Many speak of the impetus of building information modeling (BIM) as the application of geographic information systems (GIS) thinking to buildings. There are definitely parallels to the two approaches, with features and classifications cataloged and the ongoing maintenance of the model leading to better management practices.
Now that many GIS tools have added city-scale modeling, even down to building details, there’s a convergence taking place. Where does GIS stop in terms of scale and detail and give ground to BIM? Conversely, where does the BIM model stop and GIS take over? Is there a division at a certain scale and level of detail? The answers to these questions are important ones, and this space between these two toolsets has become a battleground among many companies and their product suites.
This brief overview focuses on a few of these products and functionalities to discuss where and how this convergence of BIM and GIS is taking place, and highlighting some existing and upcoming functionalities that users can expect. As with all technology battles, the user stands to benefit with greater capabilities that are more widely accessible, but there may be a bit of chaos along the way.
With the sixth-annual Geodesign Summit taking place in Redlands later this month, we’ll have a clearer picture about the progress of the geodesign toolset and the state of practice immediately after the event. The geodesign framework is a unique extension of planning principles with more holistic thinking that guides projects to be more connected to their outcomes and benefits. The context of a project extends beyond its borders to factor environmental impacts as well as economic.
The idea and framework of geodesign are taking root at academic institutions worldwide, where the next-generation of planners and designers are being taught to embrace a transdisciplinary approach for collaboration. The toolset adds sketching and parametric modeling to GIS functionalities, with much more rapid creation of city-scale models. The models contain a certain amount of intelligence in this creation process, and also become further informed about the details of their context through GIS data aggregation such as the demographic makeup of the region or the infrastructure networks it will connect to.
Autodesk has been making good inroads in large-scale modeling of project sites and plans, and even the building of detailed city models through their InfraWorks product suite. This modeling tool has become one of the more rapidly adopted technologies that Autodesk has ever offered thanks to solving the pain point of bringing many different data types into a 3D visualization environment both quickly and easily.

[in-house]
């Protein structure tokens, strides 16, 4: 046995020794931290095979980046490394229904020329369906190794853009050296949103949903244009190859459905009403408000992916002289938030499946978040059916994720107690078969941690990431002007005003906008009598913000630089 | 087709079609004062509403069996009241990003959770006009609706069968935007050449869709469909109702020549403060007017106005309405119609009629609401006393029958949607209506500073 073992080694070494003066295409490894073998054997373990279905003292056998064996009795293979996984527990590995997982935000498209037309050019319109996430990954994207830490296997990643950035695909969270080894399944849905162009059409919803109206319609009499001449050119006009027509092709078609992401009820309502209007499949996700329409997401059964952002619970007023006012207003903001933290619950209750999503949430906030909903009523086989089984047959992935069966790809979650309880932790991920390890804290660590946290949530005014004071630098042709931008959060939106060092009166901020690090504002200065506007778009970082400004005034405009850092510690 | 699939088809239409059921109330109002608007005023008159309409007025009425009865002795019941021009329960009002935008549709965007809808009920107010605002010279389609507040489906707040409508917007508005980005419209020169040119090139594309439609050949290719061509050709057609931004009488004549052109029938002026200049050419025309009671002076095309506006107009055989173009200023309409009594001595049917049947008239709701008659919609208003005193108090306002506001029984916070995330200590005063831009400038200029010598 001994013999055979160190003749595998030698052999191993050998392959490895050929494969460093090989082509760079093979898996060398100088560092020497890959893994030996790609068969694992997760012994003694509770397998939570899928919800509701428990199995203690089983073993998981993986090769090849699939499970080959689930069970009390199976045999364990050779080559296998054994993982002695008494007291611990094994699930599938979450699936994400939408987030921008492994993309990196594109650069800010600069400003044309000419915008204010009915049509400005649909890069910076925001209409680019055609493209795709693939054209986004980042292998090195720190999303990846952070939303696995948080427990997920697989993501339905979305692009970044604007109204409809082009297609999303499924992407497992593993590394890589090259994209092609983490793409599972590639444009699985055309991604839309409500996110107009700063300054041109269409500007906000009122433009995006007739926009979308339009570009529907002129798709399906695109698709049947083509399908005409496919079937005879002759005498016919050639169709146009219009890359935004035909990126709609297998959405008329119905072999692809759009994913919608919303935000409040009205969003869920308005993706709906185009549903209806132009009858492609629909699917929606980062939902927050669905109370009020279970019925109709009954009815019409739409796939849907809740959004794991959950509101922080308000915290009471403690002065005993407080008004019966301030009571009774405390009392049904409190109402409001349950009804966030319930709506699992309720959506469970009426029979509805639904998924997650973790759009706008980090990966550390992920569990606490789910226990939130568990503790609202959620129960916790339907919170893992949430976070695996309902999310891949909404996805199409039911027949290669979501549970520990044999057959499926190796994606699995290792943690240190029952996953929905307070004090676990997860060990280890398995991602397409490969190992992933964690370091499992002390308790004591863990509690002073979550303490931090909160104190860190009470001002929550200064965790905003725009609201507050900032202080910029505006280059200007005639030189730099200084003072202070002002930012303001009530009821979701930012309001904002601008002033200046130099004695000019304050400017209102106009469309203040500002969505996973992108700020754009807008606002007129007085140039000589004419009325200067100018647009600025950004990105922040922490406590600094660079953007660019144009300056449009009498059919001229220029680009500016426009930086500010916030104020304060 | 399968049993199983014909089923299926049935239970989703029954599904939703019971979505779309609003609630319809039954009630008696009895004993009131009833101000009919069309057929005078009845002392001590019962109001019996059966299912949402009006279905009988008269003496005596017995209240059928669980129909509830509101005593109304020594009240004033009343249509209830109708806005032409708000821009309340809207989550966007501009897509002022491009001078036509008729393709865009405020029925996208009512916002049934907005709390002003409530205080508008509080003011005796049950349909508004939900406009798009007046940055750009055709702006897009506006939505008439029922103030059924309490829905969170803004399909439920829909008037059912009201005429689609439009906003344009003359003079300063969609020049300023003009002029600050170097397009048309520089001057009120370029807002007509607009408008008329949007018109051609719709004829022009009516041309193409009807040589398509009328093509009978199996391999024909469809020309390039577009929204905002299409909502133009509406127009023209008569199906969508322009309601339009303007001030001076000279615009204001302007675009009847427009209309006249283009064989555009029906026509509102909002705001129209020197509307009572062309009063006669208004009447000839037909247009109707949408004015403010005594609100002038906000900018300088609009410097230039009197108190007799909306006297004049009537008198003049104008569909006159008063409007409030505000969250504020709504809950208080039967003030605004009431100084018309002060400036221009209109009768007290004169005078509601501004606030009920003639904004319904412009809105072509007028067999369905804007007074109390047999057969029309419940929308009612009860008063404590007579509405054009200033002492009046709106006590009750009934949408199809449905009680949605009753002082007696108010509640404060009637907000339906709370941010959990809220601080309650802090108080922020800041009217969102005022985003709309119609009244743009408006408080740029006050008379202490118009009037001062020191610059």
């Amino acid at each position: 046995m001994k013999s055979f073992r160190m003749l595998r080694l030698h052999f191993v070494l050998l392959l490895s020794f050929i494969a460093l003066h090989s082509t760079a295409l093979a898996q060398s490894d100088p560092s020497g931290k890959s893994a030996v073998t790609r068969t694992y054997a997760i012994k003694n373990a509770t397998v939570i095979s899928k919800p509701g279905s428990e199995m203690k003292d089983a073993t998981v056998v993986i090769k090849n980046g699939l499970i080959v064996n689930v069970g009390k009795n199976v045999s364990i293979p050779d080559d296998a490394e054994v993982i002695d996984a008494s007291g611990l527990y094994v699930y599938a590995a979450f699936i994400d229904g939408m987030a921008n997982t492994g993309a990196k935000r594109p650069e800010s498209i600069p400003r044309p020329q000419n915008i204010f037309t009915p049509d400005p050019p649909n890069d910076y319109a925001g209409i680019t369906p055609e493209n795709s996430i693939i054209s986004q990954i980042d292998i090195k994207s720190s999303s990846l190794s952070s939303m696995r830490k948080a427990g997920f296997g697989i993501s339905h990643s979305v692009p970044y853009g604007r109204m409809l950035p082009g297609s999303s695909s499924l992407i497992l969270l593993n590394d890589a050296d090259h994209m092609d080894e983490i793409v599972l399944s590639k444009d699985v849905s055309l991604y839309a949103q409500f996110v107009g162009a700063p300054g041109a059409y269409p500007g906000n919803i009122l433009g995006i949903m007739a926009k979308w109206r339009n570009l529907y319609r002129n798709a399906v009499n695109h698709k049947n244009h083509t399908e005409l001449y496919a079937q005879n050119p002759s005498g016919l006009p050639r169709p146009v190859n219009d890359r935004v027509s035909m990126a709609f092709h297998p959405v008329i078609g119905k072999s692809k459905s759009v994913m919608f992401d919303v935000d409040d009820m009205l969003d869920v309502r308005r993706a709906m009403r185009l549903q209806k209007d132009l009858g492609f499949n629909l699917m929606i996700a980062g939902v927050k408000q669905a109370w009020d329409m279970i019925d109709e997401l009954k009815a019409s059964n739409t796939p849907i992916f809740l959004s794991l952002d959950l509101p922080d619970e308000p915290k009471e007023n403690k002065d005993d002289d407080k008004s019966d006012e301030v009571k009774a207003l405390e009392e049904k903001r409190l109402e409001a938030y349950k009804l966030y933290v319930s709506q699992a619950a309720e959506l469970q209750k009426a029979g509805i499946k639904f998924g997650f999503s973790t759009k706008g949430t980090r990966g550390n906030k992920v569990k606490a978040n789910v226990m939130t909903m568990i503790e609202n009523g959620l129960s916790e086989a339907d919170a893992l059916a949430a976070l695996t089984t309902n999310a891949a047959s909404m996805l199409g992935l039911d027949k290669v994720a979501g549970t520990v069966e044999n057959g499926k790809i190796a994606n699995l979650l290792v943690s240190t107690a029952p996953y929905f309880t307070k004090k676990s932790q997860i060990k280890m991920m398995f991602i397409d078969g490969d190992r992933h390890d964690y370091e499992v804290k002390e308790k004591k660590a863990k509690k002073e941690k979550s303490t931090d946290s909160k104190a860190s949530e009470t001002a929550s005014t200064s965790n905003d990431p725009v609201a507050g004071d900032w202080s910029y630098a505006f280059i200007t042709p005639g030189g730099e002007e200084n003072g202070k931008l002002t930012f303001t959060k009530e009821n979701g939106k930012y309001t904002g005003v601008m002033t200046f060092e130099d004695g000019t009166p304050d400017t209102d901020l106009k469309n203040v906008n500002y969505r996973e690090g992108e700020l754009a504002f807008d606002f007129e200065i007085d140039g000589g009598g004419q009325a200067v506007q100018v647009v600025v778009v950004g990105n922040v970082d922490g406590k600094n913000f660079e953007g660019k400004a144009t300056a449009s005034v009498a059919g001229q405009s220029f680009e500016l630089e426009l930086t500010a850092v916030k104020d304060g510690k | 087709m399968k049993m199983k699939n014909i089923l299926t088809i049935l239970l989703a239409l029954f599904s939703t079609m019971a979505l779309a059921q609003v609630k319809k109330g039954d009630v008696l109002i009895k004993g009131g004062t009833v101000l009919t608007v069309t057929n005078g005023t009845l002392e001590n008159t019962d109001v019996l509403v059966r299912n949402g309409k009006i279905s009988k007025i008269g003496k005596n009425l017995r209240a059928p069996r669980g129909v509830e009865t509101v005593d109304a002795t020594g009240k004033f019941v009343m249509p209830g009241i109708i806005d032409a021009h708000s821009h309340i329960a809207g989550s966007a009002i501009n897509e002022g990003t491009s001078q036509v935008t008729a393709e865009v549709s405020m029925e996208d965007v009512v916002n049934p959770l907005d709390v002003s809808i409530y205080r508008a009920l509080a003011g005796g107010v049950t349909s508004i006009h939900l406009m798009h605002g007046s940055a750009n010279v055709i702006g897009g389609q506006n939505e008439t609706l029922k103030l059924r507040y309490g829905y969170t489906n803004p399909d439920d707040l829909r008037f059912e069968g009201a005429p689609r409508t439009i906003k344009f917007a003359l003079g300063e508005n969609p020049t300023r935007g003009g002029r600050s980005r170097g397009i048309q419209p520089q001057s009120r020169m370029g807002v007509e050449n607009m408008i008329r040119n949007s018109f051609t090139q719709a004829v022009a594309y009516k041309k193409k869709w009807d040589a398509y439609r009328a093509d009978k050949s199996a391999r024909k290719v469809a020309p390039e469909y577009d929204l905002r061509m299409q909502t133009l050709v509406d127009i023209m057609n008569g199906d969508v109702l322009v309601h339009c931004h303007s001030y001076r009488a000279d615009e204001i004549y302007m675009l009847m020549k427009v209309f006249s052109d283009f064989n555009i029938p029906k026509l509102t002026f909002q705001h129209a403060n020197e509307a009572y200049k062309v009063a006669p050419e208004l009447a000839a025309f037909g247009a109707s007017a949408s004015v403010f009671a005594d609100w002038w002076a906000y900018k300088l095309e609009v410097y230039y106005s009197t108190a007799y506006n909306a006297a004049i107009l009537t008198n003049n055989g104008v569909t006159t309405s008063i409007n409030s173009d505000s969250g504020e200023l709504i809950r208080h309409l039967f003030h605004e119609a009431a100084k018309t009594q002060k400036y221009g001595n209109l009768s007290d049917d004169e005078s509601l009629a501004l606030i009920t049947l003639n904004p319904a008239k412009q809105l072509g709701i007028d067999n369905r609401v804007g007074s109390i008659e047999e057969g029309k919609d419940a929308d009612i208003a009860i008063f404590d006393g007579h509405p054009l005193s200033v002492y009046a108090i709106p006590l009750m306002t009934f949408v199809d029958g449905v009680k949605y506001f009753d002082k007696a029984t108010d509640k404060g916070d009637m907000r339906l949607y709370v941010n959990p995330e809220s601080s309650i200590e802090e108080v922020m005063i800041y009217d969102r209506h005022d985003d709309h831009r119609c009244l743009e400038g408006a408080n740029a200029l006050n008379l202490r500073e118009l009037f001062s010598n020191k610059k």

Autodesk has built analytical extensions to this core visualization capability with tools to help design and analyze road building projects or wastewater modeling, with more capabilities for specific workflows or vertical markets to come. The cloud has been effectively harnessed to handle compute-intensive operations such as spatial analysis or rendering assistance when it comes to city-scale models. The tools have a GIS flavor in terms of large-scale, but with underlying connections to the Autodesk engineering tools and workflows such as Civil3D, AutoCAD or Revit.
The idea with InfraWorks is that it provides that large-scale model to view a project within its context and also adds a conceptual capability early in the design phase in order to understand underlying conditions and impacts. Some extensions to analytical engines through the cloud allow for energy modeling and other performance factors so that there is a better understanding of costs and benefits.
Bentley Systems has their own suite of tools that combine BIM and GIS functionalities for projects at all scales. While there are foundational functionalities in the MicroStation toolset, there are also analysis and simulation tools to analyze the outputs as designs come together.
Bentley recently purchased SiteOps, a truly compelling technology that helps engineers and developers to understand the site preparation costs from building siting to earth moving to stormwater engineering to roadway and parking design. The preparation workflow isn’t simply a more automated design tool, it combines design with costs so that stakeholders can instantly see the cost of different design choices as they layout the site and progress through initial planning. This real-time feedback mechanism is perhaps where this all is headed, but factoring in other design implications as it relates the whole host of impacts.
GIS has become a common tool at large engineering firms over the years, and it certainly has a role to play in compiling site characteristics and helping to evaluate and understand larger-scale implications. BIM is certainly making inroads, particularly when the BIM model scales to a city size, and at a resolution and computing performance that is both useful and immersive.
There is certainly room for GIS and BIM to play side-by-side for many years to come as we gain a greater understanding of the nexus between our build environment and the environment. The key for vendors and users alike is to push for this greater understanding and not get caught in turf wars and incompatibilities that prolong the understanding rather than speeding it up.